The Guardian Books homepage, June 20, 2013
Last Monday at 6pm a young man wearing a white shirt and grey trousers appeared in Istanbul's Taksim Square. He walked towards Ataturk Cultural Centre, adjacent to the Gezi Park, which had turned into a battle ground. But the young man didn't go inside the park. Instead he stopped in front of the Cultural Centre, placed his backpack on the ground, put his hands in his pockets and stared at the building for eight hours. Curious bystanders surrounded him. They asked questions about his identity, occupation and intentions. Four police officers body-searched him. His backpack contained plastic cards, a gas mask, a bottle of water, goggles and a pack of biscuits. They asked him whether he was waiting for someone. Did he have a problem? He was calm and mute. He didn't have a problem: but in the following hours, as his pictures and his mysterious alias ("the standing man") spread on Twitter, he turned into one, at least for the police. More than 300 people joined him to do the same thing, standing still, facing the Cultural Centre and refusing to leave. Like a scene from Invasion of the Body Snatchers, his posture spread among people in different parts of the city who started standing still in the exact same way. On Wednesday protestors who were against the standing man arrived at the square. The double negation amounted to affirmation. After half an hour they left.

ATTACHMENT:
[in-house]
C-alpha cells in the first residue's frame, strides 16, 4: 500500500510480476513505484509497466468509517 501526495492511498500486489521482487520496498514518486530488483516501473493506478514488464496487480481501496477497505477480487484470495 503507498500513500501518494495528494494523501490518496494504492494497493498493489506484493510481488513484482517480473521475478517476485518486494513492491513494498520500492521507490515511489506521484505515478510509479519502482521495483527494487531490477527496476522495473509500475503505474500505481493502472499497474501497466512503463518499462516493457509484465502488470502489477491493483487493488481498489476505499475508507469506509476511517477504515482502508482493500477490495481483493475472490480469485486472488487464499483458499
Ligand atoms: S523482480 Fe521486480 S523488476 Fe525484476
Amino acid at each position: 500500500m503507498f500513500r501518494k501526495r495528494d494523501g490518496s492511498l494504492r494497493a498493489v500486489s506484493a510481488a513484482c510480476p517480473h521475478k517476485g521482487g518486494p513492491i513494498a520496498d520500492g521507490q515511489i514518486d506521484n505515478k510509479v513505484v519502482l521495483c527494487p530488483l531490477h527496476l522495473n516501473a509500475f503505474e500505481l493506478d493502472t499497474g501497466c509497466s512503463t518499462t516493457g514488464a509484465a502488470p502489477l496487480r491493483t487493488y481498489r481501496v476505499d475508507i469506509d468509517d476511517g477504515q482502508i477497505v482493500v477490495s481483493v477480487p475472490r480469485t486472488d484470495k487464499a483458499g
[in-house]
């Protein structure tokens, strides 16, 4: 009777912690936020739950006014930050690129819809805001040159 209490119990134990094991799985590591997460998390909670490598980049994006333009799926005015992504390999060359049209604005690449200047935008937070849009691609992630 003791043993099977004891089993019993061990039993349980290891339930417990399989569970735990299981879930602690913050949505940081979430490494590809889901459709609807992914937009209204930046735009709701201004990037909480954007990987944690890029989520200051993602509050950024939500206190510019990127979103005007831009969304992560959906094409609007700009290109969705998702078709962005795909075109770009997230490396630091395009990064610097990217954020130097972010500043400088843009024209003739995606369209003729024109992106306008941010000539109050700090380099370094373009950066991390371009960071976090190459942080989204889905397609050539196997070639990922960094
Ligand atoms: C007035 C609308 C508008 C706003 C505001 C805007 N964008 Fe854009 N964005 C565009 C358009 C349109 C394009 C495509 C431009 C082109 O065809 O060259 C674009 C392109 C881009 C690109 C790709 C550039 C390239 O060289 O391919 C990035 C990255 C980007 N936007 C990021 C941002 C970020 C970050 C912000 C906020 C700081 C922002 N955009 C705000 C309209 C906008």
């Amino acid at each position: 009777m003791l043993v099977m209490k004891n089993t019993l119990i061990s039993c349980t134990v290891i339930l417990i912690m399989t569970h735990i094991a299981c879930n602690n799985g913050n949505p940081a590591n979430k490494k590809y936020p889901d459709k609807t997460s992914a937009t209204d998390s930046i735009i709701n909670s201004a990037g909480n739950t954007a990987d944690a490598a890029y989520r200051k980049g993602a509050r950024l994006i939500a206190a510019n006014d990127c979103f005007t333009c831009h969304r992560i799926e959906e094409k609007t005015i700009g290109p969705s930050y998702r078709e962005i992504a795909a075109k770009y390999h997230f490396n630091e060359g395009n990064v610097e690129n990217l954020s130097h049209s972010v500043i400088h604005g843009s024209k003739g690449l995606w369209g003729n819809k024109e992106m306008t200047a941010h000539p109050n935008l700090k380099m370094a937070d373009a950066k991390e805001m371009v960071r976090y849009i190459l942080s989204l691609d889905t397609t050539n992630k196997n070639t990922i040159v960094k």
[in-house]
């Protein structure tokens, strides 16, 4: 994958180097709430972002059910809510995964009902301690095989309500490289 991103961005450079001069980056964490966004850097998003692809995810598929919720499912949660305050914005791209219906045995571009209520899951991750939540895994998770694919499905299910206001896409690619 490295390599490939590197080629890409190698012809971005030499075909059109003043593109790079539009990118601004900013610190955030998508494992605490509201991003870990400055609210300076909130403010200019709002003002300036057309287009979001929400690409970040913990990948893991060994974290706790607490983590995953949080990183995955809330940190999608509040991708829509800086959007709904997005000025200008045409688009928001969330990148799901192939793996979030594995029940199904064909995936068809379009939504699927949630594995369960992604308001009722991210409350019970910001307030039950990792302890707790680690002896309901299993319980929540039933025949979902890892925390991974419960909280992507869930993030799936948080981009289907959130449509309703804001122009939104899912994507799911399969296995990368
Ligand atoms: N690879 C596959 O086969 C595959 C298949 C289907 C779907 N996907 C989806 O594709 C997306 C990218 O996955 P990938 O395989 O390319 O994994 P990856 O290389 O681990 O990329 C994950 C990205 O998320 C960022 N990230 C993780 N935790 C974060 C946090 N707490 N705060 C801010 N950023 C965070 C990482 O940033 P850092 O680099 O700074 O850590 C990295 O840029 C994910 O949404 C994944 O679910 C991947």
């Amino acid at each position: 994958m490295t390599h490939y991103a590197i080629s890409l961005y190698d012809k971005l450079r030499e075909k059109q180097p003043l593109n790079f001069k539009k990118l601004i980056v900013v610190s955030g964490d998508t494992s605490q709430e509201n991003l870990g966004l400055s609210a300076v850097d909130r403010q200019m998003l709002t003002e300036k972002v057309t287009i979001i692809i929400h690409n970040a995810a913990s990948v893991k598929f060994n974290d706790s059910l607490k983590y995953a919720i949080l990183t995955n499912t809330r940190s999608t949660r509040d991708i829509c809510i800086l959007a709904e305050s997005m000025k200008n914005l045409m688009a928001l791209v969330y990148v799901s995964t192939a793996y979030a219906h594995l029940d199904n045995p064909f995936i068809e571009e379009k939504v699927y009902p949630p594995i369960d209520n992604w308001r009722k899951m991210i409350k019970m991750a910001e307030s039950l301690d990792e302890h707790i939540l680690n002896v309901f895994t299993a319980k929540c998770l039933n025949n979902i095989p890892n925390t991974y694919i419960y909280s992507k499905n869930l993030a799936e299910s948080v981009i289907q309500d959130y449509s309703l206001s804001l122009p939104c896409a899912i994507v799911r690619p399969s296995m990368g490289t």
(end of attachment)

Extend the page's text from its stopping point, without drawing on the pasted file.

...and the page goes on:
The Guardian homepage, June 20, 2013
When I saw legions of standing men and women on Istanbul's streets I remembered Alain Badiou's idea of the "event" as the fundamental component of politics. But what about a literary parallel? Herman Melville's reticent scrivener Bartleby was obviously the best candidate. After all, it was he who "would prefer not to" do anything dictated to him. He championed idleness, cynicism and non-compliance through his inactivity. Bartleby was an ideal symbol, not only for this new wave of protests but for the original occupy Gezi events as well.
The Guardian Review, June 22, 2013
There are numerous Bartleby translations on the shelves – including my own – and I saw Bartleby in the library in Gezi Park; people read it as a way of protest, metres away from the riot police. Bartleby's influence on the Occupy Wall Street movement has already been discussed. I wouldn't have been surprised to see the book in the original standing man's backpack. In fact, I am surprised it wasn't there.
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